But Robert Sullivan, assistant director of operations at Yale’s dining services, says the majority of students have not fully embraced sustainability. “Some are focused on eating vegan, others on pizza,” he says. “The balance is challenging.” Yale’s cafeterias offer grass-fed beef burgers, organic quiches and a whole assortment of locally grown produce. “We’ve been working with the distribution companies to ensure they buy from Connecticut and New Haven farmers,” says Thomas Peterlik, executive chef at Yale.

A recent composting initiative at Yale was rejected after a trial period, but Sullivan says the impetus is still there. “We have a food salvage group that will contact the groups in the area to donate the food,” he says.

Princeton University Dining Services has been working with the college’s own “Greening Princeton” program. Student representative Kathryn Anderson says it started small. “The first thing we did was look at how to get organic cereal into the dining hall,” she says. “We now have a large purchasing effort to make meats organic.” All the chicken breast and ground beef the school serves is organic or local. Seafood purchased by dining services is raised and processed via sustainable means.

Waste Not

Princeton’s excess food is packaged and distributed to local food shelters. And food wastes from the dining halls are collected into bins and sent to a local pig farm for feed.

1204216061S Composting CT College
Tyler Dunham (left) and Misha Johnson dump food scraps into one of Connecticut College’s commercial-size composting units.

Connecticut College’s proposal for a composting system lost out on MTV and GE’s “Ecoimagination Challenge,” but an alumnus made a $25,000 contribution to fund the initiative. “By having a composting system on campus we can reduce the distance that the food scraps have to travel, and then we can use them to grow food locally, either on campus or in the local area,” says Misha Johnson, a student who runs the campus’ organic garden.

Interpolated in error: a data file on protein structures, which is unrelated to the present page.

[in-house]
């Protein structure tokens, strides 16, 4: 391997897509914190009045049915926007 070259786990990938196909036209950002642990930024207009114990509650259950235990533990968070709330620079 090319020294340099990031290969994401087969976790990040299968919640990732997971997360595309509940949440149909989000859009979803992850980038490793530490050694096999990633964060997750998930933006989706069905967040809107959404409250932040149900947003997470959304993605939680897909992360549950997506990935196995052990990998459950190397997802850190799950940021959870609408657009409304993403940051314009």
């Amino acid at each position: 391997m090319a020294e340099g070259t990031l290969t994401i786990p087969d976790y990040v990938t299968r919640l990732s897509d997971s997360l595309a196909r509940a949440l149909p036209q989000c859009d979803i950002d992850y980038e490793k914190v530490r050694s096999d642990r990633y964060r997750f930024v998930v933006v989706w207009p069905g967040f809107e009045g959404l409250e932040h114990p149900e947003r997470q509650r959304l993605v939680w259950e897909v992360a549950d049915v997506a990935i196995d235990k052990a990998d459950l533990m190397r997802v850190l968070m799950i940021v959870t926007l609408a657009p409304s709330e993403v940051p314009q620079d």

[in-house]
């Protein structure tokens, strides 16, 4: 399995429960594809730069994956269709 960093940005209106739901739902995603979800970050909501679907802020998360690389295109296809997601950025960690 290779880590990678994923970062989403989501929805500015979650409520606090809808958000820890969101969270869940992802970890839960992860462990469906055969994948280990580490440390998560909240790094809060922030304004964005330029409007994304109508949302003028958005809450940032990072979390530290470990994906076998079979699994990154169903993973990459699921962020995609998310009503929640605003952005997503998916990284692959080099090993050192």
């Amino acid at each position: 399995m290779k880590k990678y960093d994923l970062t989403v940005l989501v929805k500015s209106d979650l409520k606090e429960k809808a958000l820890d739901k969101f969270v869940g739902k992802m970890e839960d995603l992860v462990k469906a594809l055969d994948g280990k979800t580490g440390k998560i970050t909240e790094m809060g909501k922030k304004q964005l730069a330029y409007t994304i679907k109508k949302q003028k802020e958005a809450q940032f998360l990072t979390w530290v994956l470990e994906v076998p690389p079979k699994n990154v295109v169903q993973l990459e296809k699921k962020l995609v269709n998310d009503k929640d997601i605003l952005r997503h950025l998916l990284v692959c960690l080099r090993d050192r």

Pre- and post-consumer food waste generated by Connecticut College totals 8,000 and 9,000 pounds a week, but the compost initiative re-directs 500 pounds of waste daily. The college also sends food scraps to a local pig farm for feed. “By creating a community of consciousness around food producers and consumers, the environment can and will benefit,” Johnson says. “We want students and the greater community to realize that food is more than just what one sits down to eat at a meal.” That higher consciousness includes one all-vegetarian cafeteria on campus.

Campuses seeking sustainable waste disposal can go beyond compost piles and pig feed, too. Campus Kitchens Project allows volunteers to dispense unused foods to the elderly and homeless in local communities. Gonzaga College in Spokane, Washington, Northwestern University in Chicago, Augsburg College in Minnesota and Dillard University in New Orleans have all signed on to the program. Environmental concerns are tied to social ones, and initiatives like these serve not only the students, but the local population and the planet at large.